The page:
The latest patents: Fujinon 14mm f/1.8, Canon 135mm f/2 lenses and more

fuji-fujinon-14mm-f1-8-lens-patent
→ Fuji has a new patent for a Fujinon 14mm f/1.8 lens designed for APS-C sensor (Fuji currently has a XF 14mm f/2.8 lens in their lineup).

canon-135mm-f2-apo-lens-patent
→ Canon 135mm f/2 lens with apodization filter patent.

canon-rgbw-12-sensor-array-patent1 canon-rgbw-12-sensor-array-patent2
→ Canon has a patent for a RGBW 12 sensor array.

konica-minolta-20mm-f2-8-lens-patent
→ Konica Minolta has a new patent for a 20mm f/2.8 lens.

konica-minolta-50mm-f1-4-lens-patent-for-43-sensors
→ Konica Minolta also has a patent for 50mm f/1.4 lens designed for 4/3" sensors.

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  • J-Man

    The canon lens will have an Apodization Filter, not Apochromatic, many of Canon long L’s are already Apochromatic, but don’t say so.

    • John-F

      The traditional definition of apochromatic correction (as taught in engineering classes) is an optical system corrected for three (3) wavelengths (not 2). 99% of all lenses sold are corrected for only two wavelengths – thus making them ‟achromats‟, not apochromats (Leica’s requirements for the APO prefix is considerably more demanding).

      If Canon’s long telephoto L series lenses are indeed genuine Apochromats, then this would be big news! It would make sense since in order to achieve APO correction, glass with anomalous dispersion characteristics (not ED or UD glass …) must be used. Since Canon has long been a user of Fluorite ( not glass BTW) elements, and since Fluorite does have anomalous partial dispersion, it would make sense that Canon L series telephoto lenses using Fluorite would be Apochromatic.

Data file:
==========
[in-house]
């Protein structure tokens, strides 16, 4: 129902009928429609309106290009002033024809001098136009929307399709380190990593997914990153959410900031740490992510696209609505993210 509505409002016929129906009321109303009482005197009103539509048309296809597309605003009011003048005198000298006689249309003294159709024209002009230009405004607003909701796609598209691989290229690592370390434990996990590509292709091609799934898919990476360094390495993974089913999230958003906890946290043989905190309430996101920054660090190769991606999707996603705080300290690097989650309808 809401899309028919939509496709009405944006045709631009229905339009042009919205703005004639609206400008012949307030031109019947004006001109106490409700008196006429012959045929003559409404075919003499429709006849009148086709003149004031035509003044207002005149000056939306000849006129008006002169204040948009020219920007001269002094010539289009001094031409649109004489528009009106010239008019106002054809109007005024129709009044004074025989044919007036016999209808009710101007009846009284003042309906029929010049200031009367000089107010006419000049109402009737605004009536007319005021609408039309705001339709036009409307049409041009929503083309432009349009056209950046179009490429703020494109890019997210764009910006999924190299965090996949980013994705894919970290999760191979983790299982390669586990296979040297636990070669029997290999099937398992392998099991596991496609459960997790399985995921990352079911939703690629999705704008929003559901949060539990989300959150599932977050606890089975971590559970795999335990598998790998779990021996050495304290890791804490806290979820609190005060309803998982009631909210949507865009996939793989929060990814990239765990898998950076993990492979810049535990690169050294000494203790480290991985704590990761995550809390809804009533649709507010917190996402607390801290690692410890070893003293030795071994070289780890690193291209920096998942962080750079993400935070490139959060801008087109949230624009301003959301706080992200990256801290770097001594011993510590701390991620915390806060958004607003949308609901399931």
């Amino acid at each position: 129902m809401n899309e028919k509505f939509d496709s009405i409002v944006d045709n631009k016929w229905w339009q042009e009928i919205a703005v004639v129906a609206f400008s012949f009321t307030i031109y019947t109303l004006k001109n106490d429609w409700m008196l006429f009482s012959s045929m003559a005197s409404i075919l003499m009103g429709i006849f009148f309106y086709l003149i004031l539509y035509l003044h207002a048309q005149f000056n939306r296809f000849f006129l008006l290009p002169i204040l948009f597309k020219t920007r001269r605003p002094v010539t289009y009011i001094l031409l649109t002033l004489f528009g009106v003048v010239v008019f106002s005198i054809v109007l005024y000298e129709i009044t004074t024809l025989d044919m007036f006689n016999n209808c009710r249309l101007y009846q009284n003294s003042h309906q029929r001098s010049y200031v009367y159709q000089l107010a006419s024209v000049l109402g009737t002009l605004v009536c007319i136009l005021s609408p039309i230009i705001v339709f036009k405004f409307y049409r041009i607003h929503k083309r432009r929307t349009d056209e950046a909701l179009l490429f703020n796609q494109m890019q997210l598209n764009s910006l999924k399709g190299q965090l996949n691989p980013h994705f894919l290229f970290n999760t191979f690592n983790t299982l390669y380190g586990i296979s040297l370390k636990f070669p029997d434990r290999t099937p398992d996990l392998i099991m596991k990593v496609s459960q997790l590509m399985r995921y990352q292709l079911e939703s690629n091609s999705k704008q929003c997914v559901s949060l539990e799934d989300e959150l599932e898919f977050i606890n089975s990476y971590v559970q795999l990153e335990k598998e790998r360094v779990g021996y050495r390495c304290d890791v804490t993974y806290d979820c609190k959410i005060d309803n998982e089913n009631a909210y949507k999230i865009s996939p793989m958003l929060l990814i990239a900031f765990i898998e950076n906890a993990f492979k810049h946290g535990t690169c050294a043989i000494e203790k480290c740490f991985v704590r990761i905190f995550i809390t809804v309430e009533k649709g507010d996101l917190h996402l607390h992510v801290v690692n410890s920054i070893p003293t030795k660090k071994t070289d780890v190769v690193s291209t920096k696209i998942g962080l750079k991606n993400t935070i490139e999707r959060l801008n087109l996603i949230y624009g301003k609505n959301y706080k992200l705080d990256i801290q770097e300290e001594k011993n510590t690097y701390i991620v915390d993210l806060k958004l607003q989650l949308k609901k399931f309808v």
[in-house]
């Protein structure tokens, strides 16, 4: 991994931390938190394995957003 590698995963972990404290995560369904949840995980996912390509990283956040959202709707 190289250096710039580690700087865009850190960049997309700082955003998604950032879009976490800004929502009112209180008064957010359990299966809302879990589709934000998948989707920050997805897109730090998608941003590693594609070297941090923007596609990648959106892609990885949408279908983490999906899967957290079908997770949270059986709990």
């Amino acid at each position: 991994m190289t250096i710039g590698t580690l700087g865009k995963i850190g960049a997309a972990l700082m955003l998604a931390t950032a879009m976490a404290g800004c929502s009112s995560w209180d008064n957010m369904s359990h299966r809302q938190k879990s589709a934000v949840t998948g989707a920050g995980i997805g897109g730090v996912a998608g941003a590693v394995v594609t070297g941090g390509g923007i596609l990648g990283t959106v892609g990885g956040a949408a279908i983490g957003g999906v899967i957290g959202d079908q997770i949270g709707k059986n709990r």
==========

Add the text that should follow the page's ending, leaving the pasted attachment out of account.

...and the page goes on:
What would NOT make sense is WHY would Canon not wish to advertise this unique advantage over its competitors – especially since Nik.. recently started using fluorite … ?

      P.S. To the best of my knowledge (and I have been following the Japanese photo industry since 1973), the only true APO lenses (made in Japan) for either 35mm or 120 MF were those made by Mamiya for their RB67 camera system.

      If anyone could bring more insight (or inside knowledge) to clarify the matter, I would be grateful. Thanks

      • J-Man

        I should have qualified that statement, that they may not technically qualify as a true APO, but for most uses, you wouldn’t see any difference since their performance is so good, and I have seen APO designated lenses that have more CA than Canon’s long L’s, that in my thinking definitely brings the L’s into APO territory.

        • johnny

          Many of Canon primes are indeed APO. Some even achieve higher degree of apochromatic correction.,e.g. 400DO II. I, too, own the three lenses you’ve mentioned. IMHO, 90APO is the least apo lens since it shows quite amount of LoCA wide open.

          • J-Man

            Any better corrected, and the 90 would be a $6000 lens, and would have been far outside my budget.
            I only had the 400/5.6L and I never had any IQ issues, and that was an old design(when I bought it), and it was one of the cheapest long lenses in their lineup.

          • John-F

            Since I wanted to get to the bottom of this story, I decided to call Canon USA today. After speaking with a Canon technician and explaining my interest in apochromatic lenses, he confirmed to me that there is no mention of APO or apochromatic correction of Canon L series lenses in any of the tech literature available to him – in short, none of the Canon L series tele lenses are APO.